What Types of Dogs Are Good for Families?
Are you in search of a new dog for your family? If you are, the good news is there are plenty of appealing small to medium dog breeds for families to love.
From Labradoodle to French Bulldog, Greyhound to Australian Shepard – there is a diverse range of family-friendly small and medium dogs to consider!
Taking some time to consider your family’s habits and preferences can help you choose the right dog for your household. Take a look at some essential factors to consider when selecting a dog to add to your family.
Dogs with an Even Temperament
Looking at your family’s makeup is an excellent place to start when determining what type of dog to get. If you have young children, then you’ll want to know that some dogs have a temperament suited for interacting with young children. These dogs are patient, playful, and tolerant of the running, jumping, and shouting of young children.
One example of a child-friendly dog is a Goldendoodle. Goldendoodles are friendly, smart, and playful, so they’re more than ready to run and play games with young children.
Dogs That Like to Stay Put
Some dogs are known for their love of wandering. The last thing you want is for your dog to find a way out of your yard only to get lost or hurt. Beagles may be cute, but they are known for hitting the trail to follow a scent wherever it leads. That’s what they were bred to do.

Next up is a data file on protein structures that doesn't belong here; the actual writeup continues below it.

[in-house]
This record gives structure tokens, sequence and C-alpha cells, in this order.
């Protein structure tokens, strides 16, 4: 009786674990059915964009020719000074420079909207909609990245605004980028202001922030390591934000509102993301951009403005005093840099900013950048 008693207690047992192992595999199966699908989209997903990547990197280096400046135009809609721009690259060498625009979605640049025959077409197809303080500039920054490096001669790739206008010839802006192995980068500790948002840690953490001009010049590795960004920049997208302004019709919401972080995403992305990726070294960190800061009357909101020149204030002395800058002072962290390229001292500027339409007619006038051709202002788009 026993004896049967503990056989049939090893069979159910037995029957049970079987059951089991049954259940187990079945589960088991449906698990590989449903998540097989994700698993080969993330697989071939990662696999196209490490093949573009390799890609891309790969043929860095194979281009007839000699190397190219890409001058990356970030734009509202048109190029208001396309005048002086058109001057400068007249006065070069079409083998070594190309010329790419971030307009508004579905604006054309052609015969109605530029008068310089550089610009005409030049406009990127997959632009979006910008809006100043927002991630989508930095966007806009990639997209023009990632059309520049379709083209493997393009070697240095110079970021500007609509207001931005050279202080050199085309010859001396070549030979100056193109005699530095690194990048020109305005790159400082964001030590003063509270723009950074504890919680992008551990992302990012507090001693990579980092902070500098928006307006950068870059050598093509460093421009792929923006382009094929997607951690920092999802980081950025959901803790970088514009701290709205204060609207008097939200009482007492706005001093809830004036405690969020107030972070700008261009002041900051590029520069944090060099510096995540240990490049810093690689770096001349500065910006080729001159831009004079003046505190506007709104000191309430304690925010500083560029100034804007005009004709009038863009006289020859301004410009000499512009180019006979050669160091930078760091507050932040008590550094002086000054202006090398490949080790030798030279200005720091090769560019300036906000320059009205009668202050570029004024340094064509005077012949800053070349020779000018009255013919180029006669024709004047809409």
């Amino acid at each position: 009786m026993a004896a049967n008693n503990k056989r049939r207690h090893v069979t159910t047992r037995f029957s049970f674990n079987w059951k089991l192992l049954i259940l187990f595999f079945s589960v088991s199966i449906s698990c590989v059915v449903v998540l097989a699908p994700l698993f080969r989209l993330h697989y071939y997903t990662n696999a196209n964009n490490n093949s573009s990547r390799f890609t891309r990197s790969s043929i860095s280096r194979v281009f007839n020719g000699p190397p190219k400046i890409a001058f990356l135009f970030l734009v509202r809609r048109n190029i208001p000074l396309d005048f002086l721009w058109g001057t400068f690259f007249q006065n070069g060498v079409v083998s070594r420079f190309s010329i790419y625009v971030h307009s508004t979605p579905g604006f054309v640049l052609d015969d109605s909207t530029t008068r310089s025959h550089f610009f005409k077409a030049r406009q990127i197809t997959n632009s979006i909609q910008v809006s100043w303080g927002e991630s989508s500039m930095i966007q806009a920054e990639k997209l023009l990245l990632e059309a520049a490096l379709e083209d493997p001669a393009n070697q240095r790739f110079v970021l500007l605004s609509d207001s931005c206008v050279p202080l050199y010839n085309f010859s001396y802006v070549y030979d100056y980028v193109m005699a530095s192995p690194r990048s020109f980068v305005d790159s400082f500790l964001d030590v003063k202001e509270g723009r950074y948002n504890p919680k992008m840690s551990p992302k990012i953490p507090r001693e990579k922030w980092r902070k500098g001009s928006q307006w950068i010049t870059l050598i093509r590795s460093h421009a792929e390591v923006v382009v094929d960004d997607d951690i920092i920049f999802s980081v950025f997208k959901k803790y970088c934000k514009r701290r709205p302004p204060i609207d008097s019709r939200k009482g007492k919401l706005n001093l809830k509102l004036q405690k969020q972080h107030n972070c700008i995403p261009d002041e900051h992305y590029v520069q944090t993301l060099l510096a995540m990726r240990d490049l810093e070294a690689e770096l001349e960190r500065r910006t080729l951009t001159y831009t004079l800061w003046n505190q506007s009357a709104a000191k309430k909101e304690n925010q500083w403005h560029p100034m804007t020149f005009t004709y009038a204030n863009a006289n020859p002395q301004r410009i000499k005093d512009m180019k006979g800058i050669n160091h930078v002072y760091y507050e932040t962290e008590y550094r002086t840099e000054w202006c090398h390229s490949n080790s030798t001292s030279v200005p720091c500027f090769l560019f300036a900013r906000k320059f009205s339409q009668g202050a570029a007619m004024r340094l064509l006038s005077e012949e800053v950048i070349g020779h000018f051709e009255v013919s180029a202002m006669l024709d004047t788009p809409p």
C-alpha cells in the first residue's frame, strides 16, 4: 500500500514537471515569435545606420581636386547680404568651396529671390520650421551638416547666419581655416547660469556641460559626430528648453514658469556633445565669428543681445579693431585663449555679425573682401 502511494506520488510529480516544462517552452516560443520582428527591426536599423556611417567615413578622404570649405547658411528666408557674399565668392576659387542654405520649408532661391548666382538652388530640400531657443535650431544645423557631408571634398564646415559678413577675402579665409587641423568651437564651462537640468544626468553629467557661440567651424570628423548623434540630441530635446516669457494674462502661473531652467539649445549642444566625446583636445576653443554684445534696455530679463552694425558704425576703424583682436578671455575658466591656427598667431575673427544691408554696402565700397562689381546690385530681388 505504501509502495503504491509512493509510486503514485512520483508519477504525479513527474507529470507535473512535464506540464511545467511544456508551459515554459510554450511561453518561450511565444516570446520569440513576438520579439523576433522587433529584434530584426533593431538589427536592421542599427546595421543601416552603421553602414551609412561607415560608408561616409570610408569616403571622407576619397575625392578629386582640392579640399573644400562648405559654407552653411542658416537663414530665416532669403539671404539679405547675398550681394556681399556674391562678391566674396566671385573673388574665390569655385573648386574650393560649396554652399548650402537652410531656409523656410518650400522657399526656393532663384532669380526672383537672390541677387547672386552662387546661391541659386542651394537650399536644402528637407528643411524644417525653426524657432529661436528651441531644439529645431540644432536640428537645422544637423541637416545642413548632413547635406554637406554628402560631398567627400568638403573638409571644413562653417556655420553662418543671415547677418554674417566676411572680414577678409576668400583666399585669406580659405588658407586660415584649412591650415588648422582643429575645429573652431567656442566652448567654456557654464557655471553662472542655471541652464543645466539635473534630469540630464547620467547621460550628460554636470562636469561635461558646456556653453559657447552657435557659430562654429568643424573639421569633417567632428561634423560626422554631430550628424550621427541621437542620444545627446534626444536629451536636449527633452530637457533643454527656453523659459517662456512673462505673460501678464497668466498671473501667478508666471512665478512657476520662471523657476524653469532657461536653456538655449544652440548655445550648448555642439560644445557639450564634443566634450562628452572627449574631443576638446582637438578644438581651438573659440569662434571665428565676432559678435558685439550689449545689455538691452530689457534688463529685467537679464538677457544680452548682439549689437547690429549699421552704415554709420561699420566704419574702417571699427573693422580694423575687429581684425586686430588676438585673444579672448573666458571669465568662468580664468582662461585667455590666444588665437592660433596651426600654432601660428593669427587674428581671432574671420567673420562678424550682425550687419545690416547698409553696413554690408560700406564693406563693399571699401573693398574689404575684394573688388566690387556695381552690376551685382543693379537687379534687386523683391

Some examples of dogs that like to stay around their family include French Bulldogs, pugs, and boxers. These are small to medium dog breeds for families looking for a canine that’s not likely to disappear or runoff during a walk. French Bulldogs are also good with young children.
Dogs That Like to Run and Play
If you have young kids who like spending time outdoors running and playing, a dog that likes to do the same would be a good bet for your family.
Jack Russell Terriers are known for their spunky personalities and love of playtime.
Portuguese Water dogs also love to play and run around with kids. Plus, if you live near a pond, a creek, or you have a swimming pool, this dog brings fun along with it! Bernedoodles and Goldendoodles are two medium-sized breeds that also love to swim (even at the beach).
What Traits Cause a Dog to Get Along with Kids?
Patience is a must-have trait for a dog living in a household with young kids. In the course of playing and running around, young kids sometimes fall or step on a dog without meaning to. You want to have a dog in your family with a high level of patience, so it won’t lash out if this happens.
Some dogs have a flexible nature that allows them to live in a busy household with children. Whether the kids are at home from school for the summer or go every day, a dog with a flexible nature won’t become moody or aggressive due to a change in its daily routine. You need a dog that goes with the flow.
A Playful Disposition